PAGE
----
So to my surprise this wasn’t The Kinks I knew but a different era of Kinks when they gave up their raunchy sound and instead changed to a more pop-oriented sound (I feel a lot of these albums are only on this list because it represented a band’s change in musical style (Like The Beach Boy’s Today! for example)). Of course I didn’t know this going into it and felt like I was listening to an early era Beatles rip-off rather than The Kinks. I guess The Beatles had gone on to a new sound so someone had to fill the void that was their old sound. The Kinks jumped into it at the right moment.

About five songs in I stopped myself. I stopped the album and stopped listening for a bit. This wasn’t fair for The Kinks. Based on some unnecessary judgement I seemed to have already made an opinion of the album before I even listened to it. One song in shouldn’t have set how I felt about it immediately (Although arguably the first song on the album is supposed to set the mood of the entire album and is incredibly important, but in this particular case it was based on my expectations rather than what it was). I took a few hours to rethink it and decided to give the album a second chance with an open-mind.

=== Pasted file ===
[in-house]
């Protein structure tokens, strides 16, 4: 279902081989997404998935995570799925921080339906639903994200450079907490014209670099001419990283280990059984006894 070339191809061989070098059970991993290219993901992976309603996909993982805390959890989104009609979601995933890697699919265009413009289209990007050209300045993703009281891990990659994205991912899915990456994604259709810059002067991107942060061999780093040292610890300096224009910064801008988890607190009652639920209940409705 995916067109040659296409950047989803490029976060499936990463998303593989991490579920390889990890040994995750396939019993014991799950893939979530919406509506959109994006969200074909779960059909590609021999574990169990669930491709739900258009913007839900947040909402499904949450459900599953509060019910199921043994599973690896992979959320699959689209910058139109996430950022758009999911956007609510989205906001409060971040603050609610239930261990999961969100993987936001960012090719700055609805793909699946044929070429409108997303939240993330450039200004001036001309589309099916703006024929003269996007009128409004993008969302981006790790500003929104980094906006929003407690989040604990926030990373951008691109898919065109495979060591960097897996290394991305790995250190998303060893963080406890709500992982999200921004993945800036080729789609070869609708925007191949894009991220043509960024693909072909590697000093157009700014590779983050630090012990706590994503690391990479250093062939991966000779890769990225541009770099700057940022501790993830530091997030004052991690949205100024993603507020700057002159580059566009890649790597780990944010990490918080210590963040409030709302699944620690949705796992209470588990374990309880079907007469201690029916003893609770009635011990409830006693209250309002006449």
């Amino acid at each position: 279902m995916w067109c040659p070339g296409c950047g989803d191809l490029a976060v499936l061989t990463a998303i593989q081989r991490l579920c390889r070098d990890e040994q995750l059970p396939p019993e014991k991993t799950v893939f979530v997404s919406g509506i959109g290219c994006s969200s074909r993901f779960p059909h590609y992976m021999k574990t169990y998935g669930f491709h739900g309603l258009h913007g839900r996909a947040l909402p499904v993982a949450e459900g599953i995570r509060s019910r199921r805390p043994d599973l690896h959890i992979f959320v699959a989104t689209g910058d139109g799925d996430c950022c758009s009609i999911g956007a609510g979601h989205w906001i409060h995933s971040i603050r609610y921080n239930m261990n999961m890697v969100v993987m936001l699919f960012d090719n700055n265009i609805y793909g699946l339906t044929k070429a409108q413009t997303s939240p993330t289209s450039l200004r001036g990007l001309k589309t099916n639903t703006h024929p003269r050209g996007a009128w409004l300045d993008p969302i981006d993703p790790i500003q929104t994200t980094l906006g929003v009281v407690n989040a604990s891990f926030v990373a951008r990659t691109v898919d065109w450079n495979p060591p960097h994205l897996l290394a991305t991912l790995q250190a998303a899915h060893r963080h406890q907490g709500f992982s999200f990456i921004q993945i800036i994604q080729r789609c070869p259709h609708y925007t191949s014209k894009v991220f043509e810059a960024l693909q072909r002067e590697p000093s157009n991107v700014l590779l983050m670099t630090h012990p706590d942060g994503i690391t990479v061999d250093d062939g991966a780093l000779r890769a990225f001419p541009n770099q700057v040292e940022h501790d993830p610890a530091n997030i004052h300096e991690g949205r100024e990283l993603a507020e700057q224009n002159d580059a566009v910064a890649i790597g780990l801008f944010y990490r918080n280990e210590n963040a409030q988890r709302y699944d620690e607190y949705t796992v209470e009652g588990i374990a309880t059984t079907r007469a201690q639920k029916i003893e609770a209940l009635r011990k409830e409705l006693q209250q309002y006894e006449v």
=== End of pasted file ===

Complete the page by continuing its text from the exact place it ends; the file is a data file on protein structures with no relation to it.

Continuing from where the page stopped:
As much as the opening song still feels like an early era Beatles ripoff, the rest of the album is actually not that bad (and I’ll even admit the opening song is actually kind of fun). As it progresses you really hear The Kinks falling into their own pop sound and it’s an interesting evolution to listen to as it slowly progresses from song to song. What I particularly liked was the muffled effects on the vocals and the keyboard sound that gave the feel of a twangy medieval sound (which I always enjoyed myself). These were nice little touches that really gave them their own feel and kind of set them apart from just a typical Pop Rock sound.